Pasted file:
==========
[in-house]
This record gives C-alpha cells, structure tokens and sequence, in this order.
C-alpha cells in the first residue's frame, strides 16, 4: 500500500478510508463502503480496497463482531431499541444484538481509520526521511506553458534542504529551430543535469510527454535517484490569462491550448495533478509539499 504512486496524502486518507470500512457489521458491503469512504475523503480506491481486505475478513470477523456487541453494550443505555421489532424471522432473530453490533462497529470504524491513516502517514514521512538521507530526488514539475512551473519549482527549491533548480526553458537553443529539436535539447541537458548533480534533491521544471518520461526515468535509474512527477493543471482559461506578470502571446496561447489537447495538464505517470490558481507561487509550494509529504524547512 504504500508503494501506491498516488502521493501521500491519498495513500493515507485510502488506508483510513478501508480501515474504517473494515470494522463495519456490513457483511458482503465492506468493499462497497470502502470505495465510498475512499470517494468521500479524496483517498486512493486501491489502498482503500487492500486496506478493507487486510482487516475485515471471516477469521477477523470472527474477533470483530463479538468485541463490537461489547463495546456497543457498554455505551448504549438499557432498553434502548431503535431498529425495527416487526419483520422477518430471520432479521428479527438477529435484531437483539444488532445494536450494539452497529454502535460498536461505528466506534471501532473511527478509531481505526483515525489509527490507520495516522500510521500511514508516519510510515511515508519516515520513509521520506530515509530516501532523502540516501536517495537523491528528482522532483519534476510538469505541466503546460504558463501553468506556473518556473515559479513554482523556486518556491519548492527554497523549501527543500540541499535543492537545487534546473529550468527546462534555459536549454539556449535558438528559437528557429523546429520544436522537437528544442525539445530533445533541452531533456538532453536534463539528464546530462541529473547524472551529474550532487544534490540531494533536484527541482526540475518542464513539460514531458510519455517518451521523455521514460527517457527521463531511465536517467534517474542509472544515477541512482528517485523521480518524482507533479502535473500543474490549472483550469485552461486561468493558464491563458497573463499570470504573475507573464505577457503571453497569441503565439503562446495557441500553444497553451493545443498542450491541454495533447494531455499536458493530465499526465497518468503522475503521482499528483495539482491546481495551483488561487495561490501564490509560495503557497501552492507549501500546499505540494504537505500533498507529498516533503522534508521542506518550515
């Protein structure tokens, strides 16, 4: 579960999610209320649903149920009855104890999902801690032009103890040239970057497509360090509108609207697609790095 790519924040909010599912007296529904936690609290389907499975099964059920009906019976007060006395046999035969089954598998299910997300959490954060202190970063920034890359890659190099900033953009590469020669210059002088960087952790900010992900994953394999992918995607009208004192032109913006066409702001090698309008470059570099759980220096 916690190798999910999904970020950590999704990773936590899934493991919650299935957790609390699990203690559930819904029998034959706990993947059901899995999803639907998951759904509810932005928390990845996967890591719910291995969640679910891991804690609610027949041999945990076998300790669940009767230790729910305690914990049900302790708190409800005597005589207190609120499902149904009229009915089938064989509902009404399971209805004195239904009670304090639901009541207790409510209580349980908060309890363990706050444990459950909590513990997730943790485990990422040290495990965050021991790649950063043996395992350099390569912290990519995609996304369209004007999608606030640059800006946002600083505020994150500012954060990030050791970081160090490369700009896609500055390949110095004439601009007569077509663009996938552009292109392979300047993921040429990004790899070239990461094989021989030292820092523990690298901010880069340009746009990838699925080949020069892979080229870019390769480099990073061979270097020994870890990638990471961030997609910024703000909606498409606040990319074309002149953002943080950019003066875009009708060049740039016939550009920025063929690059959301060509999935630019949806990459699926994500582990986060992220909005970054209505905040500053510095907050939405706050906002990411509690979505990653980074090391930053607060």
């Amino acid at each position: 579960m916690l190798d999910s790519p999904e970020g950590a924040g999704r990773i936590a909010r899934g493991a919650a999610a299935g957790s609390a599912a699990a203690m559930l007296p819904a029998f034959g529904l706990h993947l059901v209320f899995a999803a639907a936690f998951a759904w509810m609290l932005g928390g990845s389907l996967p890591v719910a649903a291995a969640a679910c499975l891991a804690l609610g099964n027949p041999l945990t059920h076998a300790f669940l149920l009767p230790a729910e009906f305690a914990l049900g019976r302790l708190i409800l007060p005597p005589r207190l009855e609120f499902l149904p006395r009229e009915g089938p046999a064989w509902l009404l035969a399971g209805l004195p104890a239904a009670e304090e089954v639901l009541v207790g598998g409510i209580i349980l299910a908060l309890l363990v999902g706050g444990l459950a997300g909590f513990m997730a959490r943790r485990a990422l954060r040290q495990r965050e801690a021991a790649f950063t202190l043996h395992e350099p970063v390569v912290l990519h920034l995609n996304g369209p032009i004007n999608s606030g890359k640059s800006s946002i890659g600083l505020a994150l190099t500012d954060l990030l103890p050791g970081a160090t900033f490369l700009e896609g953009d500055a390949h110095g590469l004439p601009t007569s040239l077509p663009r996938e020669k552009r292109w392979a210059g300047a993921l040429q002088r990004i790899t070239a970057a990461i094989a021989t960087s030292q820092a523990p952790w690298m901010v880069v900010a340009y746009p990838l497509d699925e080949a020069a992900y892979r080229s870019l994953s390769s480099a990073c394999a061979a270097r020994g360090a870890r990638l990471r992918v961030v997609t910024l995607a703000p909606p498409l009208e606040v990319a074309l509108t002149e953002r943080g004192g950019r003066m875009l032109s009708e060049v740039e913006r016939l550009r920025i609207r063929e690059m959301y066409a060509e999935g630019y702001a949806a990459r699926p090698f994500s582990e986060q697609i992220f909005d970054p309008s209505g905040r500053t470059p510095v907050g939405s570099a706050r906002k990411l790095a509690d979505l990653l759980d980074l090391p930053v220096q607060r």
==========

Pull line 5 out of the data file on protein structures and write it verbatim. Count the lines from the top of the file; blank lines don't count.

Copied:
């Amino acid at each position: 579960m916690l190798d999910s790519p999904e970020g950590a924040g999704r990773i936590a909010r899934g493991a919650a999610a299935g957790s609390a599912a699990a203690m559930l007296p819904a029998f034959g529904l706990h993947l059901v209320f899995a999803a639907a936690f998951a759904w509810m609290l932005g928390g990845s389907l996967p890591v719910a649903a291995a969640a679910c499975l891991a804690l609610g099964n027949p041999l945990t059920h076998a300790f669940l149920l009767p230790a729910e009906f305690a914990l049900g019976r302790l708190i409800l007060p005597p005589r207190l009855e609120f499902l149904p006395r009229e009915g089938p046999a064989w509902l009404l035969a399971g209805l004195p104890a239904a009670e304090e089954v639901l009541v207790g598998g409510i209580i349980l299910a908060l309890l363990v999902g706050g444990l459950a997300g909590f513990m997730a959490r943790r485990a990422l954060r040290q495990r965050e801690a021991a790649f950063t202190l043996h395992e350099p970063v390569v912290l990519h920034l995609n996304g369209p032009i004007n999608s606030g890359k640059s800006s946002i890659g600083l505020a994150l190099t500012d954060l990030l103890p050791g970081a160090t900033f490369l700009e896609g953009d500055a390949h110095g590469l004439p601009t007569s040239l077509p663009r996938e020669k552009r292109w392979a210059g300047a993921l040429q002088r990004i790899t070239a970057a990461i094989a021989t960087s030292q820092a523990p952790w690298m901010v880069v900010a340009y746009p990838l497509d699925e080949a020069a992900y892979r080229s870019l994953s390769s480099a990073c394999a061979a270097r020994g360090a870890r990638l990471r992918v961030v997609t910024l995607a703000p909606p498409l009208e606040v990319a074309l509108t002149e953002r943080g004192g950019r003066m875009l032109s009708e060049v740039e913006r016939l550009r920025i609207r063929e690059m959301y066409a060509e999935g630019y702001a949806a990459r699926p090698f994500s582990e986060q697609i992220f909005d970054p309008s209505g905040r500053t470059p510095v907050g939405s570099a706050r906002k990411l790095a509690d979505l990653l759980d980074l090391p930053v220096q607060r």